Online vs. On-site Software Training: Factors to Consider During Onboarding

0
120

When you introduce new technology to employees, you can expect a bit of a learning curve. Each person operates at a different pace. Those who have a background in IT will immediately absorb the lesson. Employees who have no interest in familiarizing themselves with new software will have a more difficult time.

Organizations should consider this during Staffing Software Training. They should not expect everybody to benefit from a one-size-fits-all approach. It could end up backfiring when some employees become passive-aggressive because they feel they are being forced into doing something they do not like.

It could be overwhelming for management to handle the training process. They would have to take time out of their precious time, do some research, and make a presentation to ensure they do not bore their audience.

On-site and Online Software Training

Skills and knowledge enhancement is nothing new to each organization. According to the 2018 Training Industry Report, the average employee spends about 47 hours of self-development each year.

Meanwhile, companies spent about $87.6 million on external services and products, as well as payroll. They are also spending more–from $7.5 billion to $11 billion–on outsourcing the training process.

Acquiring new skills has never been as significant as it is now when you have a software innovation or a new app being introduced almost monthly. It is very hard for companies to keep up.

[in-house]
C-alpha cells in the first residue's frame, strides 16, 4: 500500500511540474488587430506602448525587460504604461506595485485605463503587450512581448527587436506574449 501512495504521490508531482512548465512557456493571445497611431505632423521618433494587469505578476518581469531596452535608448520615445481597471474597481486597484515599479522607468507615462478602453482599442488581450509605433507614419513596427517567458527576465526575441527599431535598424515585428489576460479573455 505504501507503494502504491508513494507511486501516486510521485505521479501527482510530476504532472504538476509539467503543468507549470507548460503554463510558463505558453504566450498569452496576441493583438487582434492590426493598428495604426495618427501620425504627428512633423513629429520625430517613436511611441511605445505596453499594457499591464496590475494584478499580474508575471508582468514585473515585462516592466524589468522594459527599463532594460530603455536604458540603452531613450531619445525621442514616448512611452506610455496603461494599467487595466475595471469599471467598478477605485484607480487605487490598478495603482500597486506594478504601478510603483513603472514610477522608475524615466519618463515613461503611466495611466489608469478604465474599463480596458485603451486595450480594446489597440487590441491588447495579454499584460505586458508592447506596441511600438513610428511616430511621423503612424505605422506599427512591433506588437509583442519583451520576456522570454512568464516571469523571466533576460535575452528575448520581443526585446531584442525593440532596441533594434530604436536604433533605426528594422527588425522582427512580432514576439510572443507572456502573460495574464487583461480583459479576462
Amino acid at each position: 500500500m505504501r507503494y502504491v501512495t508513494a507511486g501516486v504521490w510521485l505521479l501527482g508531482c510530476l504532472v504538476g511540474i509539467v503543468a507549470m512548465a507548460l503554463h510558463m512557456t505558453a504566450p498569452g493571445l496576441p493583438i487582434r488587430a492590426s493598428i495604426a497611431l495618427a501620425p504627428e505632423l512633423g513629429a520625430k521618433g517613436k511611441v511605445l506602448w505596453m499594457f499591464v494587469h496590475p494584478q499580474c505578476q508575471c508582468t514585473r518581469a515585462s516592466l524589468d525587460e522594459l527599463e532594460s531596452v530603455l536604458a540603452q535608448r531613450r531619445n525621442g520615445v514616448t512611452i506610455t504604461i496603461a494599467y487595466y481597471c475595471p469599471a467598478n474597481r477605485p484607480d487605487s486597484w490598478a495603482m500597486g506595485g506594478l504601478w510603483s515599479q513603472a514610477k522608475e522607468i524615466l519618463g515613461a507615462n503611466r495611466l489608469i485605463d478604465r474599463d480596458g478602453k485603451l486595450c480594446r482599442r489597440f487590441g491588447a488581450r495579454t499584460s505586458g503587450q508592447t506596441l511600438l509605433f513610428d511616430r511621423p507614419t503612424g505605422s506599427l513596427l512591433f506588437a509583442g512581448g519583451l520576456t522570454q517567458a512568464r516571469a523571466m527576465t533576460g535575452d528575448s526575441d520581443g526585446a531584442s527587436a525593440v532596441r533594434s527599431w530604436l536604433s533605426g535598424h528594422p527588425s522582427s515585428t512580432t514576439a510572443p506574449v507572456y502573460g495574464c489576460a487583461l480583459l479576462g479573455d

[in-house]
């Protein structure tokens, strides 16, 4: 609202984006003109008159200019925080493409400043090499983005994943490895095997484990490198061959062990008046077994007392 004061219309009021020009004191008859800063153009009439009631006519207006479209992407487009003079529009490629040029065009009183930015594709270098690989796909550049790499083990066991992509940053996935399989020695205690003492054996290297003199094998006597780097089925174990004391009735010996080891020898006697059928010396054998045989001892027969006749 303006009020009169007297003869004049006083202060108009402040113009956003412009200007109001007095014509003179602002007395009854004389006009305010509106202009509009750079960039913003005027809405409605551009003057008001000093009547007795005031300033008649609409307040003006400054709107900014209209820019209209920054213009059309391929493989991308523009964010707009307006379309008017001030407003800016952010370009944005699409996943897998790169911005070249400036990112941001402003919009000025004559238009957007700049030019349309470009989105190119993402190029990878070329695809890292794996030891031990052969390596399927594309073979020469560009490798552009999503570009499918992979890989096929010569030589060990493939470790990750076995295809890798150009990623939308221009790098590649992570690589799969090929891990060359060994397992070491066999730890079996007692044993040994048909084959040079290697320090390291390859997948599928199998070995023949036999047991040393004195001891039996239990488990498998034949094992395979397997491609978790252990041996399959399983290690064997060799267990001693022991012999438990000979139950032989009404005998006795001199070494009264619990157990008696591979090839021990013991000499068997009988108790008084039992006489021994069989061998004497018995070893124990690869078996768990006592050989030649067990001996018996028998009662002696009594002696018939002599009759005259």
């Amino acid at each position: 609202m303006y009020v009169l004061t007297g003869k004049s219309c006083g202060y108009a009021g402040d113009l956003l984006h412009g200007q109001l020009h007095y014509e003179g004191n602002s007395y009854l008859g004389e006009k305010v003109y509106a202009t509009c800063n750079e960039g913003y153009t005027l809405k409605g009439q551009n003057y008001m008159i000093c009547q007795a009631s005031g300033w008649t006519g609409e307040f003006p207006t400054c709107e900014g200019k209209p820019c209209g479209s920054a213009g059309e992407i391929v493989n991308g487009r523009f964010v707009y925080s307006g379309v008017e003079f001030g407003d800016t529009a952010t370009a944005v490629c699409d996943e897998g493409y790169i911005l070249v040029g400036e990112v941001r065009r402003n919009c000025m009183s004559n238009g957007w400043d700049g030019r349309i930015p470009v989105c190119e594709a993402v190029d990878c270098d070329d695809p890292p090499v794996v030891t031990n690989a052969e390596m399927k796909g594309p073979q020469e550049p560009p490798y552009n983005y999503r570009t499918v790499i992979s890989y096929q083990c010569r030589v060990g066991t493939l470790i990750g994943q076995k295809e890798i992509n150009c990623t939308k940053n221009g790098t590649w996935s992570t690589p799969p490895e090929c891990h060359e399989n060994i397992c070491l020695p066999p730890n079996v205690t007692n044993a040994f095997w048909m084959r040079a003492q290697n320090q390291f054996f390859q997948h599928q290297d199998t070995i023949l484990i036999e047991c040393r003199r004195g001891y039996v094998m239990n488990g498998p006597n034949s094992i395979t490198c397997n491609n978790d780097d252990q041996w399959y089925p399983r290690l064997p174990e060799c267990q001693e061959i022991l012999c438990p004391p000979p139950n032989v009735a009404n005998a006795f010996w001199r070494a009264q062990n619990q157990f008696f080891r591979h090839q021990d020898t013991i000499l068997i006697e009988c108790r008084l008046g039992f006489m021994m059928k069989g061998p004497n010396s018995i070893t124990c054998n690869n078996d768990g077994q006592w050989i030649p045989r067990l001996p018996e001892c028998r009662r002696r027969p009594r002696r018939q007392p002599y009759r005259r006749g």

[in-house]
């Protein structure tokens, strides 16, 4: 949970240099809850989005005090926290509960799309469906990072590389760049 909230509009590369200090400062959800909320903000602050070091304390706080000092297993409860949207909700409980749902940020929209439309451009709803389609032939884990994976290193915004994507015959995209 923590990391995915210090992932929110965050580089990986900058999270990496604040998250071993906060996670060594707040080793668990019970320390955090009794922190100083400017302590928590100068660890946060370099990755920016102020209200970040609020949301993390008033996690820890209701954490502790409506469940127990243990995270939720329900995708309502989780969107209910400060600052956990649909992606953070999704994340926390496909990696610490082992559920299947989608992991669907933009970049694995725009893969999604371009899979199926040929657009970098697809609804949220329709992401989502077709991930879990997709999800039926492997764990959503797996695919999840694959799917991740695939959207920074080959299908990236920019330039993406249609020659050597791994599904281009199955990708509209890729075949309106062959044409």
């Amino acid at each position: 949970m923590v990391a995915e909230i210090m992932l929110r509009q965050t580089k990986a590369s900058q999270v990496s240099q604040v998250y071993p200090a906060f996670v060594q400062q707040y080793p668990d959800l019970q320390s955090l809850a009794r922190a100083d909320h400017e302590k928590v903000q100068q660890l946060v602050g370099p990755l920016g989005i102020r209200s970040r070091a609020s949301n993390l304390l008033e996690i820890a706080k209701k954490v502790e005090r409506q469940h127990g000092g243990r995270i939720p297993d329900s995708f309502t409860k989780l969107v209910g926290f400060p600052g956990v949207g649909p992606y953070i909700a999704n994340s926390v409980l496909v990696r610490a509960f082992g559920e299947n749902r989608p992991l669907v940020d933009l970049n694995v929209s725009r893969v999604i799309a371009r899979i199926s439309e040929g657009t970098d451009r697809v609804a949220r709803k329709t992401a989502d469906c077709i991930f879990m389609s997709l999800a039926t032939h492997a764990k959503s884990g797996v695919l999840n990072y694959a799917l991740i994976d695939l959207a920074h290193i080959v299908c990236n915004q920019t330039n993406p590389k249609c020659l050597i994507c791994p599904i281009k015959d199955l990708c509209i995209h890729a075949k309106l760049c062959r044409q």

Fortunately, you can hire experts to handle Staffing Software Training. You have two options: on-site and online. You can practically search the Internet now and find experts near you to help you with onboarding.

Also, you can leverage technology to accelerate the learning curve for your employees. You have the option to do online courses or on-site practical training. Each option has its district pros and cons.

For instance, some employees learn quicker when they work with their hands. Others would not have any problem watching online tutorials and webinars to acquaint themselves with the new software. Again, you need to be sensitive to your workers’ capabilities.

Factors that will Dictate Your Software Onboarding

  1. Worker interest — As you might expect, an employee who is not interested to learn will fight back. You might have to decide whether or not to include them at all. On the upside, most software products do not need to be adopted across the board.
  1. Software complexity — Another factor to consider is the complexity of the software. When you need to do coding, for instance, the learning curve can take months. If it is a plug-and-play software, the employee would be familiar with most of its features in a matter of hours.
  1. Regulatory compliance — For healthcare industries, they are mandated to follow the strict regulations set in the HIPAA. The onboarding may take more time considering the consequences when they skip over vital steps in the process.
  1. Time — You should also consider the potential disruption the training may cause to your operations. Will you close for the day while you bring in the experts for the workshop? Will you ask your employees to come on a weekend for the training? Regardless of pace, those who spend more time trying to learn all the features will be ahead of the curve.

In conclusion, your primary objective is to reduce training friction to zero. The only way to do so is to outsource skills-enhancement to outsiders who possess the necessary skills to transfer knowledge even to the most recalcitrant employee. As an added benefit, the workers will also take the training seriously rather than listen to their friend Bob from IT whom they see every day at the office. As a result, you save on time and money.